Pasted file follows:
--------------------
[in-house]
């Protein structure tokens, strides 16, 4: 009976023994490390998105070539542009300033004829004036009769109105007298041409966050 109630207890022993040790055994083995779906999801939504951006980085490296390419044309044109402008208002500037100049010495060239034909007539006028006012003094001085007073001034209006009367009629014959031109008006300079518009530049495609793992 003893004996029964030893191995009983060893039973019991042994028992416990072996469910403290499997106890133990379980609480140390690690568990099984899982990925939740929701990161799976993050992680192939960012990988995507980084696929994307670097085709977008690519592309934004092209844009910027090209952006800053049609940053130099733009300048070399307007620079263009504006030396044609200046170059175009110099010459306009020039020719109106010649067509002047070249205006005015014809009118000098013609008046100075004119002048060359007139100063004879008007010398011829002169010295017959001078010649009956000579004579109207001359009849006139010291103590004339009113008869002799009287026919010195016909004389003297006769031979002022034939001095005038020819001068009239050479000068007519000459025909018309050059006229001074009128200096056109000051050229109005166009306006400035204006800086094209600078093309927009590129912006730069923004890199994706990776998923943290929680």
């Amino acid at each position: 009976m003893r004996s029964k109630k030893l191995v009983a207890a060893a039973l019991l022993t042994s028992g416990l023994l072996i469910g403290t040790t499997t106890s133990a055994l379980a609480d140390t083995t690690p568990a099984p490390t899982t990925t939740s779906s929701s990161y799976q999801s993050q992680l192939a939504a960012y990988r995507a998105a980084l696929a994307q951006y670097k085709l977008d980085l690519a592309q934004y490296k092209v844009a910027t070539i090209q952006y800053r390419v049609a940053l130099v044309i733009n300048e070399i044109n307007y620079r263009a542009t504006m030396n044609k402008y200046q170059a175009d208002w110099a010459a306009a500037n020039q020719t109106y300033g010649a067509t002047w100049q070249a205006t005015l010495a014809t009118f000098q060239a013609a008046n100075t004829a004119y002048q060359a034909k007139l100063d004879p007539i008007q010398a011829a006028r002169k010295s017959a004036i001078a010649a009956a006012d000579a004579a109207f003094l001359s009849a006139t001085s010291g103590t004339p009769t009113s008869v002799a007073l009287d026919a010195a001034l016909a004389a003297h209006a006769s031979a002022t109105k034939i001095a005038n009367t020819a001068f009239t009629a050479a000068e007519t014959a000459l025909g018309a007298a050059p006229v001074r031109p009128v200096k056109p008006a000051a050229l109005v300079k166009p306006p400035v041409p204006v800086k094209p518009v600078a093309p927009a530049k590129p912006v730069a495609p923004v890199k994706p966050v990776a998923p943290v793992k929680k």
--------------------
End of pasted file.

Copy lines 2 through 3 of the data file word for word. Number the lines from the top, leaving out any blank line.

């Protein structure tokens, strides 16, 4: 009976023994490390998105070539542009300033004829004036009769109105007298041409966050 109630207890022993040790055994083995779906999801939504951006980085490296390419044309044109402008208002500037100049010495060239034909007539006028006012003094001085007073001034209006009367009629014959031109008006300079518009530049495609793992 003893004996029964030893191995009983060893039973019991042994028992416990072996469910403290499997106890133990379980609480140390690690568990099984899982990925939740929701990161799976993050992680192939960012990988995507980084696929994307670097085709977008690519592309934004092209844009910027090209952006800053049609940053130099733009300048070399307007620079263009504006030396044609200046170059175009110099010459306009020039020719109106010649067509002047070249205006005015014809009118000098013609008046100075004119002048060359007139100063004879008007010398011829002169010295017959001078010649009956000579004579109207001359009849006139010291103590004339009113008869002799009287026919010195016909004389003297006769031979002022034939001095005038020819001068009239050479000068007519000459025909018309050059006229001074009128200096056109000051050229109005166009306006400035204006800086094209600078093309927009590129912006730069923004890199994706990776998923943290929680």
């Amino acid at each position: 009976m003893r004996s029964k109630k030893l191995v009983a207890a060893a039973l019991l022993t042994s028992g416990l023994l072996i469910g403290t040790t499997t106890s133990a055994l379980a609480d140390t083995t690690p568990a099984p490390t899982t990925t939740s779906s929701s990161y799976q999801s993050q992680l192939a939504a960012y990988r995507a998105a980084l696929a994307q951006y670097k085709l977008d980085l690519a592309q934004y490296k092209v844009a910027t070539i090209q952006y800053r390419v049609a940053l130099v044309i733009n300048e070399i044109n307007y620079r263009a542009t504006m030396n044609k402008y200046q170059a175009d208002w110099a010459a306009a500037n020039q020719t109106y300033g010649a067509t002047w100049q070249a205006t005015l010495a014809t009118f000098q060239a013609a008046n100075t004829a004119y002048q060359a034909k007139l100063d004879p007539i008007q010398a011829a006028r002169k010295s017959a004036i001078a010649a009956a006012d000579a004579a109207f003094l001359s009849a006139t001085s010291g103590t004339p009769t009113s008869v002799a007073l009287d026919a010195a001034l016909a004389a003297h209006a006769s031979a002022t109105k034939i001095a005038n009367t020819a001068f009239t009629a050479a000068e007519t014959a000459l025909g018309a007298a050059p006229v001074r031109p009128v200096k056109p008006a000051a050229l109005v300079k166009p306006p400035v041409p204006v800086k094209p518009v600078a093309p927009a530049k590129p912006v730069a495609p923004v890199k994706p966050v990776a998923p943290v793992k929680k």